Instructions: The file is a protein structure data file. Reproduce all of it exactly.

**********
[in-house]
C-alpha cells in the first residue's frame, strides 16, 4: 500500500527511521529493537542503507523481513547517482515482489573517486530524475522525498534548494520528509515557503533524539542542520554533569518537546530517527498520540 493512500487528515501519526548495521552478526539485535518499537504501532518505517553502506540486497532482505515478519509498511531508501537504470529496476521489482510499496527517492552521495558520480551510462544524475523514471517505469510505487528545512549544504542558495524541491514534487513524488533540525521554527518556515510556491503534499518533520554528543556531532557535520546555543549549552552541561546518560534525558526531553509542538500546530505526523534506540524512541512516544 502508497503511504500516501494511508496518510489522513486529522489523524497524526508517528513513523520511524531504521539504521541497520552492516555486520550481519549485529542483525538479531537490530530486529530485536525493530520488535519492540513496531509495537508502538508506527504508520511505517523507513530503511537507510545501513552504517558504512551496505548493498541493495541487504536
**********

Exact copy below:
[in-house]
C-alpha cells in the first residue's frame, strides 16, 4: 500500500527511521529493537542503507523481513547517482515482489573517486530524475522525498534548494520528509515557503533524539542542520554533569518537546530517527498520540 493512500487528515501519526548495521552478526539485535518499537504501532518505517553502506540486497532482505515478519509498511531508501537504470529496476521489482510499496527517492552521495558520480551510462544524475523514471517505469510505487528545512549544504542558495524541491514534487513524488533540525521554527518556515510556491503534499518533520554528543556531532557535520546555543549549552552541561546518560534525558526531553509542538500546530505526523534506540524512541512516544 502508497503511504500516501494511508496518510489522513486529522489523524497524526508517528513513523520511524531504521539504521541497520552492516555486520550481519549485529542483525538479531537490530530486529530485536525493530520488535519492540513496531509495537508502538508506527504508520511505517523507513530503511537507510545501513552504517558504512551496505548493498541493495541487504536